12 Mistakes to Avoid When Starting a Small Business
Starting a business for a product or service you're passionate about is thrilling and full of promise. However, there are many things you must do to make everything go as smoothly as possible and ensure you’re protected if something goes wrong.
There are some key things to consider when starting your own business. According to Wix, you are building an ecosystem you plan to create, expand, and scale over time. Some things that comprise your startup ecosystem include coming up with a business idea, choosing a name, determining how you'll do business, drafting a business plan, obtaining financing, designing a website, conducting marketing research, launching marketing campaigns, publishing social media posts, and building your team.
It's a lot to consider for a business owner, and even with your best efforts, plenty of things can go wrong with your new business. While many business leaders experience some mistakes and learn from them, it's better to know what you could face in advance and protect yourself.
The key to avoiding mistakes is identifying them beforehand and ensuring you don't make them or can recover if you do. The following is a list of 12 business mistakes to avoid when starting your small business to ensure a healthy and successful enterprise.
1. Not Creating a Business Plan
You might see articles saying that you don't need a business plan or that a business plan is a waste of time, but our JWU business administration team couldn't disagree more. According to the U.S. Small Business Administration (SBA), a well-developed business plan serves as a map or guide, providing a solid structure for your business. It informs you about how to run and grow your business idea in the short and long term.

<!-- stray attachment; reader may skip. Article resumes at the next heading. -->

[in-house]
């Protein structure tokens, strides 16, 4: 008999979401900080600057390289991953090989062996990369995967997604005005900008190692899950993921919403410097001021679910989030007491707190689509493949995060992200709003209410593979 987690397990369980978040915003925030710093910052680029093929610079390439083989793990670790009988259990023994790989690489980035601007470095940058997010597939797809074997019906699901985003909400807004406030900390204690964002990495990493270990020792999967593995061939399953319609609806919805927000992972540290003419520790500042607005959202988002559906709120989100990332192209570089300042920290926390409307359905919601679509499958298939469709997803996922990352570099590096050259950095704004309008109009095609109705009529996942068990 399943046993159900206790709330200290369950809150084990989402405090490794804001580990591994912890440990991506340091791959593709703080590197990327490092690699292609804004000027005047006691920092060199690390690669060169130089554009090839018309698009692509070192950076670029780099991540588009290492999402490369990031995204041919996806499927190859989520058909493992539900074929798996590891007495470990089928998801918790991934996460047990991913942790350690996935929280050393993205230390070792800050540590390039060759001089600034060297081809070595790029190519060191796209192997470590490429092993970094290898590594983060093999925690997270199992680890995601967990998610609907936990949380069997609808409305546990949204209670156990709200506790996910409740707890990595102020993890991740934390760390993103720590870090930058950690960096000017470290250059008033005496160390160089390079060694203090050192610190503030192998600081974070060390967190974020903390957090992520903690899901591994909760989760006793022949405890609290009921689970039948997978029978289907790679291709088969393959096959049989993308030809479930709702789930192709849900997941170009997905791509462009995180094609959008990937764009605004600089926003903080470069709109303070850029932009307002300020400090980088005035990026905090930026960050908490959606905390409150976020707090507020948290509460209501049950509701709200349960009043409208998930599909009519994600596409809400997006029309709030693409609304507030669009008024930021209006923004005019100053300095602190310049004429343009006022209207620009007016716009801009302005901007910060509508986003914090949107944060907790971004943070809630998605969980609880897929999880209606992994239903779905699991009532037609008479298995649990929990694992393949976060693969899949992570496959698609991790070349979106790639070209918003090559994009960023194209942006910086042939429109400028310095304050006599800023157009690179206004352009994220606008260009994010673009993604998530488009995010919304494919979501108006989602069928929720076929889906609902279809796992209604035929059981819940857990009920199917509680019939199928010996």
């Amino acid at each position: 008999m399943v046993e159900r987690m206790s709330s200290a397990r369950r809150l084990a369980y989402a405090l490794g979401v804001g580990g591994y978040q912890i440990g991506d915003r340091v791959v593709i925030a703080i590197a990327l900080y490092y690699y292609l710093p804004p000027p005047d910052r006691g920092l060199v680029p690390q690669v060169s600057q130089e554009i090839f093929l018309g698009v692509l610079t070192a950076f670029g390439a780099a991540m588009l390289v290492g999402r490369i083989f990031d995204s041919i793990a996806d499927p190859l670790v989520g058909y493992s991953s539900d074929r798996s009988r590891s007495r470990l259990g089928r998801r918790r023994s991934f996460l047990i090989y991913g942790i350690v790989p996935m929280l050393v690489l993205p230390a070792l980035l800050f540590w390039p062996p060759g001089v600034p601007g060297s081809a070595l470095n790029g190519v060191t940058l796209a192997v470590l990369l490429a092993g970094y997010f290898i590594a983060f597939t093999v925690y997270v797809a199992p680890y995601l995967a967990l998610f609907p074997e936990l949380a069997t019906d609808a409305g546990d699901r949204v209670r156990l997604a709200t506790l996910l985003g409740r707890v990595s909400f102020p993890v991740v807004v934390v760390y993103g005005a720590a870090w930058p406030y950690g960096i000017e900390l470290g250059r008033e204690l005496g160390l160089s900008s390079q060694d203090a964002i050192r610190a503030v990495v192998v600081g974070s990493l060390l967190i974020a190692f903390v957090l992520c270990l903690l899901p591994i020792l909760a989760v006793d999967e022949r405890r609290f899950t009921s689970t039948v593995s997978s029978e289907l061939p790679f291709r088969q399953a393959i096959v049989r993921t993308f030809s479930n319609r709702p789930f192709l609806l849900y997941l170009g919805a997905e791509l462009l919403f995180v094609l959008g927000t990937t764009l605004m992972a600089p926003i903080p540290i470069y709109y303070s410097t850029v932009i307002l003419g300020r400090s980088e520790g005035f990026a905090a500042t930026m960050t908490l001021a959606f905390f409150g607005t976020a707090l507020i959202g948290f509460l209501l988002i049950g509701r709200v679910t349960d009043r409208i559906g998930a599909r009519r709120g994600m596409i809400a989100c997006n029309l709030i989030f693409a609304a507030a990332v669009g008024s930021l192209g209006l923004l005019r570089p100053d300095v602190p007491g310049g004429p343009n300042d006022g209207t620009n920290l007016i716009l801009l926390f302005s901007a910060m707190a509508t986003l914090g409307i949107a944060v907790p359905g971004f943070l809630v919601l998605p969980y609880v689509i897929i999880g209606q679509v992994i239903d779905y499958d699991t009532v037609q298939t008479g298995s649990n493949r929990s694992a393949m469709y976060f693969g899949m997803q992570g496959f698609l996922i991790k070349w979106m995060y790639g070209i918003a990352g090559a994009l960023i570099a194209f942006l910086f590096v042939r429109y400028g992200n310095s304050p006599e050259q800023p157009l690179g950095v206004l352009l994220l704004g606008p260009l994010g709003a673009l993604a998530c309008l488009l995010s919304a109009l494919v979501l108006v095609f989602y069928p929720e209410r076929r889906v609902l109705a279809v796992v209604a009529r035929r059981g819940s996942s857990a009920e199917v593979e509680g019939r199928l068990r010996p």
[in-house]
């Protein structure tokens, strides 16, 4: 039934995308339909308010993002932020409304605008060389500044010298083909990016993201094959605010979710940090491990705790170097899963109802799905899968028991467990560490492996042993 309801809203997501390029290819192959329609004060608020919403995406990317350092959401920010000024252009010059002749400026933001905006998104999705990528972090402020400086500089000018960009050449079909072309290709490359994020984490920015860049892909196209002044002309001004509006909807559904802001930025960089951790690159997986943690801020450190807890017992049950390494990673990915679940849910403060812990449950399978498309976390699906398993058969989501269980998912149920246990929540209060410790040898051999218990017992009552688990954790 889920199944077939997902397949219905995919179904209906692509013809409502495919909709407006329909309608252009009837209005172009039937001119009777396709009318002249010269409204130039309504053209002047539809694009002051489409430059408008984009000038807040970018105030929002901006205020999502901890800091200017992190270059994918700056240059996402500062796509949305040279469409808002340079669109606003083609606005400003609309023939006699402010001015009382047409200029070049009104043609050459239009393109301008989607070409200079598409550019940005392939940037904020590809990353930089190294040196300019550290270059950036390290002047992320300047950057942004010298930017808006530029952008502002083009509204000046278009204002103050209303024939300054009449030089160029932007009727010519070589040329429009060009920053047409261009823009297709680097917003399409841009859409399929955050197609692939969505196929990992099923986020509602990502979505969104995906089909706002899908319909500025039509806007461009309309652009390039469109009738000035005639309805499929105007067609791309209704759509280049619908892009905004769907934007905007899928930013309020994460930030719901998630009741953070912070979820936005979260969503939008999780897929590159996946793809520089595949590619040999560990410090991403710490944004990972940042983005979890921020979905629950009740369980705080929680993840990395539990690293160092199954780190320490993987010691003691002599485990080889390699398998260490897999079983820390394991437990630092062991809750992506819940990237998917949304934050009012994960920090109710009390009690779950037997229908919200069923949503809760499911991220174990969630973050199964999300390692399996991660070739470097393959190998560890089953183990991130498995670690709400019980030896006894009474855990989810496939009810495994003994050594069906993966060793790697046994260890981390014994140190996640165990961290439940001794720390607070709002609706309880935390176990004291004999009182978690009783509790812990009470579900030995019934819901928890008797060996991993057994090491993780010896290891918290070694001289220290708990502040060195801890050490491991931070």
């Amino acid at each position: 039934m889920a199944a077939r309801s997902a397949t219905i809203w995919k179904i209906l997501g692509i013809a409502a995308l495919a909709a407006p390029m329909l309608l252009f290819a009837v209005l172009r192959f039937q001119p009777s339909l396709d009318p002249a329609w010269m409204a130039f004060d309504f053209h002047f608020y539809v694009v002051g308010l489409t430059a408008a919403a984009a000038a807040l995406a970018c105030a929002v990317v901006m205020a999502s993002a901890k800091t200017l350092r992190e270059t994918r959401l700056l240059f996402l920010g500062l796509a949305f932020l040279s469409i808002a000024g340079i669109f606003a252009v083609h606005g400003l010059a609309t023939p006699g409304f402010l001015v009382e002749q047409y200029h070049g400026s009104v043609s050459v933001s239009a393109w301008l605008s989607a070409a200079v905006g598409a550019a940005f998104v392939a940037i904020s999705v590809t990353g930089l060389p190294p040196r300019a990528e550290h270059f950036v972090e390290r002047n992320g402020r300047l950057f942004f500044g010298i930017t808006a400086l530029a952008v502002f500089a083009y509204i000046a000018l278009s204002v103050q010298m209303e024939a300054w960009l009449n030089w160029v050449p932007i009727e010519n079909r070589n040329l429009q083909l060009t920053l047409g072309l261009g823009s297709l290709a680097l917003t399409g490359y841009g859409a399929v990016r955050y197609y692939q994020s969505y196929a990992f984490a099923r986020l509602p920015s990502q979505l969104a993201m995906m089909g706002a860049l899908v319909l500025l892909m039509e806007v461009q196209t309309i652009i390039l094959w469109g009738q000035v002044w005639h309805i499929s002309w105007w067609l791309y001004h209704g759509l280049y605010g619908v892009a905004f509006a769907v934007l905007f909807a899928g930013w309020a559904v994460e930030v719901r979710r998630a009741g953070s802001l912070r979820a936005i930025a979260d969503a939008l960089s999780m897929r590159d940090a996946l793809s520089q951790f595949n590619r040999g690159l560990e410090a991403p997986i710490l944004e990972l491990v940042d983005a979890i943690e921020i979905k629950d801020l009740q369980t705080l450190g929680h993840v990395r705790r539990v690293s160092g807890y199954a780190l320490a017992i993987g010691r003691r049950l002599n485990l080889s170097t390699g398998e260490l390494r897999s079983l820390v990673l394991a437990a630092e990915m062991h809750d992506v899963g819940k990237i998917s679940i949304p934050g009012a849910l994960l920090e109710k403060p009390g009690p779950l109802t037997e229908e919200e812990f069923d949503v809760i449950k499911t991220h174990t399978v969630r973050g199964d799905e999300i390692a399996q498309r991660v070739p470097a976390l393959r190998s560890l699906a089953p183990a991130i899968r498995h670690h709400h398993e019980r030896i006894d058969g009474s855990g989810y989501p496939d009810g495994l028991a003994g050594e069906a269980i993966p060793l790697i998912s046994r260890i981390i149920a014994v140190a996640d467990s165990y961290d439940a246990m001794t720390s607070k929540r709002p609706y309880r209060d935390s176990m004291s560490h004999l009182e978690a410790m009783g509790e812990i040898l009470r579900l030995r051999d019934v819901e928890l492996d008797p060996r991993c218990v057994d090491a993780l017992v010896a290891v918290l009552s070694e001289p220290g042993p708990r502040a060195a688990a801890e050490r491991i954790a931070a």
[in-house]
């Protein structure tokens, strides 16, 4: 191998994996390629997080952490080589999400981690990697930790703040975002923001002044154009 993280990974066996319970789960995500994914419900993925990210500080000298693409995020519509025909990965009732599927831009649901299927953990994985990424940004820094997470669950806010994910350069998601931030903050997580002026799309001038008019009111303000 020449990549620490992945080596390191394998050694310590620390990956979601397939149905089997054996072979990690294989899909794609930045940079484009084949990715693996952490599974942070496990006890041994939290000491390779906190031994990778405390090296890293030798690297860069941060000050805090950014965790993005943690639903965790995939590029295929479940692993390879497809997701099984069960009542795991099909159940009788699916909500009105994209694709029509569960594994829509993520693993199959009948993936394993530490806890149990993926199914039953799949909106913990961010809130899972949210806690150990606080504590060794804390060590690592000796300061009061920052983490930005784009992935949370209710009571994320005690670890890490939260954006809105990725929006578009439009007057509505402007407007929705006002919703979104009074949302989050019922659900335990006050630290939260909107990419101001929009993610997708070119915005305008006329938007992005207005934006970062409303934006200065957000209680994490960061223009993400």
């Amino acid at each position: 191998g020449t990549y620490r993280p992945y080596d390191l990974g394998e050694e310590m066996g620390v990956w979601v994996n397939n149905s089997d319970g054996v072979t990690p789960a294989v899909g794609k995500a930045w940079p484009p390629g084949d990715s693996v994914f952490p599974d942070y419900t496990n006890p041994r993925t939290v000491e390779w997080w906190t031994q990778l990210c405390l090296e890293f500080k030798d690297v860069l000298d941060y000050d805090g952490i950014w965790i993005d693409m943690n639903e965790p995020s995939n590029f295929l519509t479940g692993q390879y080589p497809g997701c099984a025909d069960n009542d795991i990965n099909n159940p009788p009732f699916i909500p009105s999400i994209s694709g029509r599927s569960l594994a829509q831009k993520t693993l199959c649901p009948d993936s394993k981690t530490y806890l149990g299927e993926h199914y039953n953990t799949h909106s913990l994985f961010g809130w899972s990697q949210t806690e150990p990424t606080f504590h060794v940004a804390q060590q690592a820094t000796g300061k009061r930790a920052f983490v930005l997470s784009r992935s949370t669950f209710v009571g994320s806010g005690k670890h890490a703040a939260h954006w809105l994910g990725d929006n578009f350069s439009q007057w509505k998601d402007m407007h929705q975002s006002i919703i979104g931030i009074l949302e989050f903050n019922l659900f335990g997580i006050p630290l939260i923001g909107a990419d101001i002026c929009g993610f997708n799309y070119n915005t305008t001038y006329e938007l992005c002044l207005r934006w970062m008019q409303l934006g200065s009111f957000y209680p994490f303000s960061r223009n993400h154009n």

Without a business plan, you risk developing your company lacking a firm strategy you can review when things aren't going as you thought they would. A business plan keeps you on track and accountable to your internal team and external stakeholders.
Additionally, you risk losing funding without a business plan because investors want to see a plan. So, while it isn't the most exciting part of your new business, it's not something you want to leave out.
2. Not Investing in Marketing
According to Wishpond, marketing professionals who developed a robust marketing plan were 313% more likely to find success than those who didn't. Without powerful marketing and research, you risk missing out on:
- Understanding your target audience
- Developing a customer avatar
- Determining and analyzing your competitors
- Uncovering and expressing your unique selling proposition (USP)
- Working out your pricing strategy
- Comparing previous marketing campaigns to assess your ROI and how you can improve
- Coming up with the best metrics to measure your marketing campaign's success
3. Not Obtaining the Correct Insurance
Insurance is another area most entrepreneurs would rather skip. It's boring and has nothing to do with your exciting idea. However, getting the right insurance offers protection if something goes wrong with your business, such as a workplace accident like a fall or theft of a computer or printer.